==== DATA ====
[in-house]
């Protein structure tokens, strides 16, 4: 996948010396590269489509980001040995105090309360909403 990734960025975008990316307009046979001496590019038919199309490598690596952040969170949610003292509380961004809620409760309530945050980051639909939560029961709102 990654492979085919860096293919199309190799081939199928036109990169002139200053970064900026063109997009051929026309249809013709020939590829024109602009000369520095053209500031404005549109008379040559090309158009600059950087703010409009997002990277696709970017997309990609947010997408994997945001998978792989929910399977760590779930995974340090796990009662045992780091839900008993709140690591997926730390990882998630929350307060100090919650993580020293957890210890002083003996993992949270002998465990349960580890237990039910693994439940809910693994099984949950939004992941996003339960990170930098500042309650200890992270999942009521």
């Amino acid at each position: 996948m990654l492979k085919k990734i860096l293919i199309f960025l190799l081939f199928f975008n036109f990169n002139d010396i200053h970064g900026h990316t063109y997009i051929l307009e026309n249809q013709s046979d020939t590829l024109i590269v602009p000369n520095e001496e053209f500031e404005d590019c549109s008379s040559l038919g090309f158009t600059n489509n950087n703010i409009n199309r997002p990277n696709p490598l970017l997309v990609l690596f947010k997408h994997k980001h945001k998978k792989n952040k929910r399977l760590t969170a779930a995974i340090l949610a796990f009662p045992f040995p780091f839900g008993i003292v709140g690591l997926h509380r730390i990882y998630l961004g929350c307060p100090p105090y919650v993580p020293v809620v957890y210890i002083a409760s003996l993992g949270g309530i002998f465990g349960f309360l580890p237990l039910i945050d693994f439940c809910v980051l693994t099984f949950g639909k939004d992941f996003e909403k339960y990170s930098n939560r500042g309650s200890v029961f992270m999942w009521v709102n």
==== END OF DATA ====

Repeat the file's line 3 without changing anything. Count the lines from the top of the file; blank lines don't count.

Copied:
């Amino acid at each position: 996948m990654l492979k085919k990734i860096l293919i199309f960025l190799l081939f199928f975008n036109f990169n002139d010396i200053h970064g900026h990316t063109y997009i051929l307009e026309n249809q013709s046979d020939t590829l024109i590269v602009p000369n520095e001496e053209f500031e404005d590019c549109s008379s040559l038919g090309f158009t600059n489509n950087n703010i409009n199309r997002p990277n696709p490598l970017l997309v990609l690596f947010k997408h994997k980001h945001k998978k792989n952040k929910r399977l760590t969170a779930a995974i340090l949610a796990f009662p045992f040995p780091f839900g008993i003292v709140g690591l997926h509380r730390i990882y998630l961004g929350c307060p100090p105090y919650v993580p020293v809620v957890y210890i002083a409760s003996l993992g949270g309530i002998f465990g349960f309360l580890p237990l039910i945050d693994f439940c809910v980051l693994t099984f949950g639909k939004d992941f996003e909403k339960y990170s930098n939560r500042g309650s200890v029961f992270m999942w009521v709102n």